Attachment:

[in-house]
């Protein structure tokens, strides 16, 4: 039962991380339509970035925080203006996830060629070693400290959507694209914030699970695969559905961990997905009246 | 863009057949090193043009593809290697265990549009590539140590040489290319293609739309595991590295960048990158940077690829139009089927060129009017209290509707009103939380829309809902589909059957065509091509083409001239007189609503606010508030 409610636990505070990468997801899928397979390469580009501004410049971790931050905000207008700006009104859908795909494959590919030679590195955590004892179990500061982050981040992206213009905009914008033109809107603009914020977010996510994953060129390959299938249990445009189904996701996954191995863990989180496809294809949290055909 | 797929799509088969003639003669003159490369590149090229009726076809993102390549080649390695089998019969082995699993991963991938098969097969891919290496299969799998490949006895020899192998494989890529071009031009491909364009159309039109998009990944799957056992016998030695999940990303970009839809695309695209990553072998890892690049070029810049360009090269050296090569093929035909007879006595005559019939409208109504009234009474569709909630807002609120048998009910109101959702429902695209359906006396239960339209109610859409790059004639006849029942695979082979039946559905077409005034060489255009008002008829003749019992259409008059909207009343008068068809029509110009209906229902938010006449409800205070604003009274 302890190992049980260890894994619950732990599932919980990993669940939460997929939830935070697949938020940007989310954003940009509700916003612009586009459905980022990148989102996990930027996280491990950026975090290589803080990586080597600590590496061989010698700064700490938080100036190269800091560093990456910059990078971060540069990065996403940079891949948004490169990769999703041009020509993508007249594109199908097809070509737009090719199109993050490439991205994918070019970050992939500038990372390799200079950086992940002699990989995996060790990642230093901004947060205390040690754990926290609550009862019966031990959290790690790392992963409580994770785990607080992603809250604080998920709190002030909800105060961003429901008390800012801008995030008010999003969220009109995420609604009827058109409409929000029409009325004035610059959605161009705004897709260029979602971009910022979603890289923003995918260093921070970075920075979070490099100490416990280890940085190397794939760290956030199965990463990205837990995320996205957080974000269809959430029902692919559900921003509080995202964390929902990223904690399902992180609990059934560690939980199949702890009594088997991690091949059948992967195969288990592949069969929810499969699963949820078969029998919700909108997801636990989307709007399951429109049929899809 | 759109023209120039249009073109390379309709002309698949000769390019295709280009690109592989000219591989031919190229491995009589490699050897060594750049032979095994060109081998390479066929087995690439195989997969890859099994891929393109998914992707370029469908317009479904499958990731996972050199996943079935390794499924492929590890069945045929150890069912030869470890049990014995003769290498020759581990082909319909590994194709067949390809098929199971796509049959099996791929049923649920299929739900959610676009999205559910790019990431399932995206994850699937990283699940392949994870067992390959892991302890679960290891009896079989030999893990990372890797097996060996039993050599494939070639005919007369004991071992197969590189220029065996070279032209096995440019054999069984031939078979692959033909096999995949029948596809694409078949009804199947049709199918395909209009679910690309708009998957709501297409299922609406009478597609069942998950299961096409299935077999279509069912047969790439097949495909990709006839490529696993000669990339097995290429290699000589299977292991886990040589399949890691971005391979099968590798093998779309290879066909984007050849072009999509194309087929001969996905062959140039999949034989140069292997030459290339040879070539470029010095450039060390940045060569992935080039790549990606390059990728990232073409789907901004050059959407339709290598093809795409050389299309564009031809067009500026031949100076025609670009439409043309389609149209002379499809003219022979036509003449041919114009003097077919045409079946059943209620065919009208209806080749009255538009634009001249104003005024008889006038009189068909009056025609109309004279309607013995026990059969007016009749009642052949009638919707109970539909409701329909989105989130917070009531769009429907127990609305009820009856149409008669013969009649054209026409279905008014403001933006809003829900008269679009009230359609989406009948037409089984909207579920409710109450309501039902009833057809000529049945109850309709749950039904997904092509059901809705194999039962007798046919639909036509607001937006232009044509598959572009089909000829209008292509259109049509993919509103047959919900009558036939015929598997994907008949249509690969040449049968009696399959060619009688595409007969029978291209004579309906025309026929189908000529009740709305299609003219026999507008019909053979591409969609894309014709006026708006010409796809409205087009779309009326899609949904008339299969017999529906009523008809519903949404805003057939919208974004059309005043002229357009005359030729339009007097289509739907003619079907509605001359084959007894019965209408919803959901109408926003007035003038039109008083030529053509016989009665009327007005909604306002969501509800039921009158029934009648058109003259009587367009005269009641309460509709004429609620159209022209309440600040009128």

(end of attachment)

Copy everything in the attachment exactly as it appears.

[in-house]
């Protein structure tokens, strides 16, 4: 039962991380339509970035925080203006996830060629070693400290959507694209914030699970695969559905961990997905009246 | 863009057949090193043009593809290697265990549009590539140590040489290319293609739309595991590295960048990158940077690829139009089927060129009017209290509707009103939380829309809902589909059957065509091509083409001239007189609503606010508030 409610636990505070990468997801899928397979390469580009501004410049971790931050905000207008700006009104859908795909494959590919030679590195955590004892179990500061982050981040992206213009905009914008033109809107603009914020977010996510994953060129390959299938249990445009189904996701996954191995863990989180496809294809949290055909 | 797929799509088969003639003669003159490369590149090229009726076809993102390549080649390695089998019969082995699993991963991938098969097969891919290496299969799998490949006895020899192998494989890529071009031009491909364009159309039109998009990944799957056992016998030695999940990303970009839809695309695209990553072998890892690049070029810049360009090269050296090569093929035909007879006595005559019939409208109504009234009474569709909630807002609120048998009910109101959702429902695209359906006396239960339209109610859409790059004639006849029942695979082979039946559905077409005034060489255009008002008829003749019992259409008059909207009343008068068809029509110009209906229902938010006449409800205070604003009274 302890190992049980260890894994619950732990599932919980990993669940939460997929939830935070697949938020940007989310954003940009509700916003612009586009459905980022990148989102996990930027996280491990950026975090290589803080990586080597600590590496061989010698700064700490938080100036190269800091560093990456910059990078971060540069990065996403940079891949948004490169990769999703041009020509993508007249594109199908097809070509737009090719199109993050490439991205994918070019970050992939500038990372390799200079950086992940002699990989995996060790990642230093901004947060205390040690754990926290609550009862019966031990959290790690790392992963409580994770785990607080992603809250604080998920709190002030909800105060961003429901008390800012801008995030008010999003969220009109995420609604009827058109409409929000029409009325004035610059959605161009705004897709260029979602971009910022979603890289923003995918260093921070970075920075979070490099100490416990280890940085190397794939760290956030199965990463990205837990995320996205957080974000269809959430029902692919559900921003509080995202964390929902990223904690399902992180609990059934560690939980199949702890009594088997991690091949059948992967195969288990592949069969929810499969699963949820078969029998919700909108997801636990989307709007399951429109049929899809 | 759109023209120039249009073109390379309709002309698949000769390019295709280009690109592989000219591989031919190229491995009589490699050897060594750049032979095994060109081998390479066929087995690439195989997969890859099994891929393109998914992707370029469908317009479904499958990731996972050199996943079935390794499924492929590890069945045929150890069912030869470890049990014995003769290498020759581990082909319909590994194709067949390809098929199971796509049959099996791929049923649920299929739900959610676009999205559910790019990431399932995206994850699937990283699940392949994870067992390959892991302890679960290891009896079989030999893990990372890797097996060996039993050599494939070639005919007369004991071992197969590189220029065996070279032209096995440019054999069984031939078979692959033909096999995949029948596809694409078949009804199947049709199918395909209009679910690309708009998957709501297409299922609406009478597609069942998950299961096409299935077999279509069912047969790439097949495909990709006839490529696993000669990339097995290429290699000589299977292991886990040589399949890691971005391979099968590798093998779309290879066909984007050849072009999509194309087929001969996905062959140039999949034989140069292997030459290339040879070539470029010095450039060390940045060569992935080039790549990606390059990728990232073409789907901004050059959407339709290598093809795409050389299309564009031809067009500026031949100076025609670009439409043309389609149209002379499809003219022979036509003449041919114009003097077919045409079946059943209620065919009208209806080749009255538009634009001249104003005024008889006038009189068909009056025609109309004279309607013995026990059969007016009749009642052949009638919707109970539909409701329909989105989130917070009531769009429907127990609305009820009856149409008669013969009649054209026409279905008014403001933006809003829900008269679009009230359609989406009948037409089984909207579920409710109450309501039902009833057809000529049945109850309709749950039904997904092509059901809705194999039962007798046919639909036509607001937006232009044509598959572009089909000829209008292509259109049509993919509103047959919900009558036939015929598997994907008949249509690969040449049968009696399959060619009688595409007969029978291209004579309906025309026929189908000529009740709305299609003219026999507008019909053979591409969609894309014709006026708006010409796809409205087009779309009326899609949904008339299969017999529906009523008809519903949404805003057939919208974004059309005043002229357009005359030729339009007097289509739907003619079907509605001359084959007894019965209408919803959901109408926003007035003038039109008083030529053509016989009665009327007005909604306002969501509800039921009158029934009648058109003259009587367009005269009641309460509709004429609620159209022209309440600040009128």